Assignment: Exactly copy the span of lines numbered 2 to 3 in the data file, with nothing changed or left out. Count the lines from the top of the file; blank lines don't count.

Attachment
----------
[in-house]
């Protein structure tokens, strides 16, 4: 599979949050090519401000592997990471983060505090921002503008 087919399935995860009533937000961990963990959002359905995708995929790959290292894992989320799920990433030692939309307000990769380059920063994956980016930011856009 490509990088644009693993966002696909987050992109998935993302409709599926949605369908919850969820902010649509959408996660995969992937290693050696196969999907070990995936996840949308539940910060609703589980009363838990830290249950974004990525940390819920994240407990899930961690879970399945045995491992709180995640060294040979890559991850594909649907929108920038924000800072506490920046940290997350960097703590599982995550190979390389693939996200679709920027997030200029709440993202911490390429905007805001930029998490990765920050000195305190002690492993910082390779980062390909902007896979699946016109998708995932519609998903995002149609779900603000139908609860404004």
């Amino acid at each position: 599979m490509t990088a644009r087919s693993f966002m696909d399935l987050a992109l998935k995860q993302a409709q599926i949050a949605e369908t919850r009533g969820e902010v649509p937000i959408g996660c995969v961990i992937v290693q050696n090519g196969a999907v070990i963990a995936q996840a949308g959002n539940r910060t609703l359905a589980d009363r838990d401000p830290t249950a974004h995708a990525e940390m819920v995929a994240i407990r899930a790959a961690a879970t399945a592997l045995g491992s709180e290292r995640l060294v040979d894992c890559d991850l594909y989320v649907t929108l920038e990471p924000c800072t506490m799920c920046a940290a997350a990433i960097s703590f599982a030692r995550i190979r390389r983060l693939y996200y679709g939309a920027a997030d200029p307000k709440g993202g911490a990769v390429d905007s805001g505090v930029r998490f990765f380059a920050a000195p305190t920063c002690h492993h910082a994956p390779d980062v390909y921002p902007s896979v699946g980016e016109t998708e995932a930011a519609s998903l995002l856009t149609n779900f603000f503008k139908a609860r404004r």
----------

């Protein structure tokens, strides 16, 4: 599979949050090519401000592997990471983060505090921002503008 087919399935995860009533937000961990963990959002359905995708995929790959290292894992989320799920990433030692939309307000990769380059920063994956980016930011856009 490509990088644009693993966002696909987050992109998935993302409709599926949605369908919850969820902010649509959408996660995969992937290693050696196969999907070990995936996840949308539940910060609703589980009363838990830290249950974004990525940390819920994240407990899930961690879970399945045995491992709180995640060294040979890559991850594909649907929108920038924000800072506490920046940290997350960097703590599982995550190979390389693939996200679709920027997030200029709440993202911490390429905007805001930029998490990765920050000195305190002690492993910082390779980062390909902007896979699946016109998708995932519609998903995002149609779900603000139908609860404004």
């Amino acid at each position: 599979m490509t990088a644009r087919s693993f966002m696909d399935l987050a992109l998935k995860q993302a409709q599926i949050a949605e369908t919850r009533g969820e902010v649509p937000i959408g996660c995969v961990i992937v290693q050696n090519g196969a999907v070990i963990a995936q996840a949308g959002n539940r910060t609703l359905a589980d009363r838990d401000p830290t249950a974004h995708a990525e940390m819920v995929a994240i407990r899930a790959a961690a879970t399945a592997l045995g491992s709180e290292r995640l060294v040979d894992c890559d991850l594909y989320v649907t929108l920038e990471p924000c800072t506490m799920c920046a940290a997350a990433i960097s703590f599982a030692r995550i190979r390389r983060l693939y996200y679709g939309a920027a997030d200029p307000k709440g993202g911490a990769v390429d905007s805001g505090v930029r998490f990765f380059a920050a000195p305190t920063c002690h492993h910082a994956p390779d980062v390909y921002p902007s896979v699946g980016e016109t998708e995932a930011a519609s998903l995002l856009t149609n779900f603000f503008k139908a609860r404004r």